March 1 marked the annual World Future Day. Organized by futurist organizations like the Millennium Project, the Association Of Professional Futurists, and the World Future Studies Federation, futurists from around the world participated in a twenty-four hour call following the various time zones to discuss latest insights into future dynamics.
I had the pleasure and honor of co-hosting the Berlin noon hour and focused our conversation around the topic of the future of organizations and the future of work. We specifically talked about capacities required to succeed in these times of VUCA (volatility, uncertainty, complexity and ambiguity).
The Millennium Project had just conducted a global study on future scenarios for 2050, published in their 19th annual State of the Future report. The introduction to the scenarios reads:
“The world is aware that the concentration of wealth is increasing, income gaps are widening, jobless economic growth seems the new norm, return on investment in capital and technology is usually better than labor, future technologies can replace much of human physical and mental labor, and long-term structural unemployment is a “business as usual” surprise-free forecast.
But the world is not aware of long-range strategies to address these issues, other than focusing education on science, technology, engineering, and mathematics. Improving STEM education is good, but insufficient to address global unemployment due to artificial intelligence, robotics, 3D/4D printing, synthetic biology, drones, nanotechnology, cloud analytics, and future synergies among these.”
After reviewing and synthesizing research from 450 futurists and other experts related to future work-technology dynamics, the Millennium project found that there were three primary scenarios for future technology-work dynamics for 2050:
- SCENARIO 1: IT’S COMPLICATED — A MIXED BAG
- SCENARIO 2: POLITICAL/ECONOMIC TURMOIL — FUTURE DESPAIR
- SCENARIO 3: IF HUMANS WERE FREE — THE SELF‐ACTUALIZATION ECONOMY
Each scenario shows possible futures and is detailed in the current State of the Future report.
2050 SCENARIO 1: IT’S COMPLICATED — A MIXED BAG
This scenario describes pretty much business as usual with acceleration of various dynamics, especially due to the advances of Next Technologies (NTs) like artificial intelligence, robotics, synthetic biology, 3D/4D printing and bio-printing, IoT (Internet of Things), drones (and other autonomous vehicles), nanotechnology, VR (virtual reality) and AR (augmented reality), blockchain, cloud analytics, and the extraordinary synergies among these technologies, with a cluster of breakthroughs in the early 2020s.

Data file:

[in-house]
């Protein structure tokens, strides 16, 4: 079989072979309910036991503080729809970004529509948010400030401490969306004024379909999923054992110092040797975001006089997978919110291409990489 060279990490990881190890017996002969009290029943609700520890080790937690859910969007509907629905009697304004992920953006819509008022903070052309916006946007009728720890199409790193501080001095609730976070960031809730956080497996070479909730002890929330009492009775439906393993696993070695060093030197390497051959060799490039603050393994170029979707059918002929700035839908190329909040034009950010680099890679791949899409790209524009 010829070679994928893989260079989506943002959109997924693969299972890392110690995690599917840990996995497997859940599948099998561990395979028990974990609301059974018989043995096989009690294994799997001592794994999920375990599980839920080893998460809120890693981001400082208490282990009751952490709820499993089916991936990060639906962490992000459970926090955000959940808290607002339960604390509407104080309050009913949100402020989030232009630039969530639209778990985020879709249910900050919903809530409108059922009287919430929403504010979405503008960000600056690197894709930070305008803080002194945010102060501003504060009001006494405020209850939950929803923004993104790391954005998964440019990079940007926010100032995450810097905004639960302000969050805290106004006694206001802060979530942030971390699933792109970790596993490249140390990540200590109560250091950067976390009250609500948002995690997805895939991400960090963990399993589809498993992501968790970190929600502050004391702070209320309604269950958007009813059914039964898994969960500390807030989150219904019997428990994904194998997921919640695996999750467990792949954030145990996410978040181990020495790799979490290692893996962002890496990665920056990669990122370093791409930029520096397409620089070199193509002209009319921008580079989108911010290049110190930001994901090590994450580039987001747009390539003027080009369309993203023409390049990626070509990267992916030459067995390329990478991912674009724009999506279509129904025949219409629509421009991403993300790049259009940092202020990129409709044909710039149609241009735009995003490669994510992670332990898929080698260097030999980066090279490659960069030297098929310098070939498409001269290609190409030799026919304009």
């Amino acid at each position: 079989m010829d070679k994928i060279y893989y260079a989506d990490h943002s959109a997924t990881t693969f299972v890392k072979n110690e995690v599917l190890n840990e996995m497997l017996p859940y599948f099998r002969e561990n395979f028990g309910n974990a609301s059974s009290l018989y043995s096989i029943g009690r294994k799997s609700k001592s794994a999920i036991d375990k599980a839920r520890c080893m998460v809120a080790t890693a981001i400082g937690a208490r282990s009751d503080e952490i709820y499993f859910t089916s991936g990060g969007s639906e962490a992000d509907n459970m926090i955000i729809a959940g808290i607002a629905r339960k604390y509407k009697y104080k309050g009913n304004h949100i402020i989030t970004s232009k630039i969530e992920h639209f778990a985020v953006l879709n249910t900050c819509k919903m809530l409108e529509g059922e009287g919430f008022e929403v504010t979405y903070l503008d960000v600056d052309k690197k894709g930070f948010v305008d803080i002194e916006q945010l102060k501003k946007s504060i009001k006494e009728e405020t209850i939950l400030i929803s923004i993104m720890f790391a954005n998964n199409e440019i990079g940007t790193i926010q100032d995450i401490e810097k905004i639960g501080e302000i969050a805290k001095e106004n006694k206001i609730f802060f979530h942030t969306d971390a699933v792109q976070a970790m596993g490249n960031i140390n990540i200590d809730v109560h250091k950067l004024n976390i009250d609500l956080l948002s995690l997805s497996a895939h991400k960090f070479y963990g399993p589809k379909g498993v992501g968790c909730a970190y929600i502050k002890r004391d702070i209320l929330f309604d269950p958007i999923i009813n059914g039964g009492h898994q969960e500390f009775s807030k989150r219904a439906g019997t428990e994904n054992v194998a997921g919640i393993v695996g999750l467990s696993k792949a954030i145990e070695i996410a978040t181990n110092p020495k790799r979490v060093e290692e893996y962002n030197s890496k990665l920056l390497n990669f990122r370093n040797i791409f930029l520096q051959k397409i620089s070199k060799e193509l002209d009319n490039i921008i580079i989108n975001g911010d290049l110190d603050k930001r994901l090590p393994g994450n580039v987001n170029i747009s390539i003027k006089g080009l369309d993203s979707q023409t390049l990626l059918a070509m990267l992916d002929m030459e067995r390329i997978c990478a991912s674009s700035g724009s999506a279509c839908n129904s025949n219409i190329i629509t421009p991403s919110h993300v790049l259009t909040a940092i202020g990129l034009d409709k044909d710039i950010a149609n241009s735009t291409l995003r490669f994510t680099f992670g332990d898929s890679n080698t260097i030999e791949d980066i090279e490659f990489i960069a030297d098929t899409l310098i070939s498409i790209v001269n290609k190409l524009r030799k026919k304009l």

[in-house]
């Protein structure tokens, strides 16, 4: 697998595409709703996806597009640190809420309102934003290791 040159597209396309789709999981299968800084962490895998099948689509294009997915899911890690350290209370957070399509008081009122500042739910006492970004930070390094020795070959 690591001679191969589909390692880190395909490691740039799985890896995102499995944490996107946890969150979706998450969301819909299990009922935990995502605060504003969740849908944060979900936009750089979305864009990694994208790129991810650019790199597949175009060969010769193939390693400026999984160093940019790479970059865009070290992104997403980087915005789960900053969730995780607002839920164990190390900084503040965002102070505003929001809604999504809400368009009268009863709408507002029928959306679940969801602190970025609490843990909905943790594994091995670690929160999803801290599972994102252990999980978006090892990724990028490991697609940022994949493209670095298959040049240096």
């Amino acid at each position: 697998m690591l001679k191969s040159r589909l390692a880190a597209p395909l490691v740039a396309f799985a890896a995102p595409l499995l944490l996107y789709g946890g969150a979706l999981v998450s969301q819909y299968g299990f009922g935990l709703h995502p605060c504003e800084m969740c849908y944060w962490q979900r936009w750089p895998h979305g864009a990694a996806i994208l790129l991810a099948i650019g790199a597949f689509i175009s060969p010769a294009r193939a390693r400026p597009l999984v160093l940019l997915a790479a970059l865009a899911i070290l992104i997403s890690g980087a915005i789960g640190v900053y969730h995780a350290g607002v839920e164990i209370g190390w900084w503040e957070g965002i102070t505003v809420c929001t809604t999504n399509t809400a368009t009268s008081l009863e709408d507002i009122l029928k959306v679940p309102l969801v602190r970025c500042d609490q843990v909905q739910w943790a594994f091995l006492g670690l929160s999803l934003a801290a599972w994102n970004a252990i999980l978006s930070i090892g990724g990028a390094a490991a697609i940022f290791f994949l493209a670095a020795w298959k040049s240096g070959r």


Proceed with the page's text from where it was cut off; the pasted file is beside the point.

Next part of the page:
It sees a mixed bag in terms of self-employment and traditional employment structures, and, as repetitive work will be mostly replaced by machines and software, human non-repetitive creative work increases — though still with drastic variations across regions globally, mostly due to various levels of adoption of NTs.
This could lead to large scale migrations and conflicts around integration, could open doors for misuse of NTs, and would still leave about a billion unemployed, unable to make the adjustment — drugs and cyber addiction filling much of their days.
2050 SCENARIO 2: POLITICAL/ECONOMIC TURMOIL — FUTURE DESPAIR
With political leaders too mired in short-term political conflicts and “me first” thinking, selfish and short-sighted business and economic thinking, in this scenario business after business will become obsolete beginning dramatically in the late 2020s and early 2030s.
Superficial news coverage and trivial social media so filled the public’s attention that future changes and NT development were largely ignored. Educational systems were unable to keep up with technological change, leaving many without the ability to get a job or create meaningful self-employment.
Without long-term strategies in place to reduce the devastating impacts of the dramatic growth in unemployment around the world, especially in high- and middle-income countries, the concentration of wealth continued during the first half of the 21st century as did the widening income gaps and employment-less economic growth: Out of a 6 billion potential workforce only 1 billion would be employed, 1 billion self-employed, 2 billion in the informal (and often criminal) economy, and 2 billion unemployed or in transition.
Technological unemployment, continued climate changes and migrations, and consequent social strife will lead to an increase in “social Darwinism”, a very tough social fabric where conniving, cheating, physical violence, and deception characterizes much of human interactions.
Increasing uproars will lead to many nations welcoming martial law, the suspension of civil rights, and increased technological surveillance. Government cyber commands and business nanotech sensors connected in vast mesh networks and big data early warning systems make privacy an illusion. Paranoia and despair are widespread — and warranted.
2050 SCENARIO 3: IF HUMANS WERE FREE — THE SELF‐ACTUALIZATION ECONOMY
The transition to the Self-Actualization Economy could come a long way by 2050. For the first time in history, humanity is actively engaged in probing the meaning of life and possible futures.
The shift from human labor and knowledge to machine labor and knowledge has freed humanity from the necessity of having a job to earn a living and achieve self-respect.
Universal Basic Income (UBI) initiatives allow an increase in health, a decrease in crime, improved education, and increased self-employment. The concept of unemployment has lost its meaning, with the overwhelming majority being self-employed.
New Technology runs most basic infrastructure resulting in drastically lowered cost of living (further lowering UBI cost). Free education, healthcare, and open source approaches allow the world to become smarter together. People begin to realize at scale that the purpose of work is self-actualization, a way to create meaning for one’s life, and a way to contribute to social and natural life.[A brief video introduction by Jerome Glenn, CEO and co-founder of the Millennium Project, can be found here: https://vimeo.com/213879574]
Our conversation on Future Day focused on the capacities required for our leadership, employees and our children, to prepare them for any of these scenarios, while increasing the probabilities for Scenario Three, a Self-Actualizing Economy.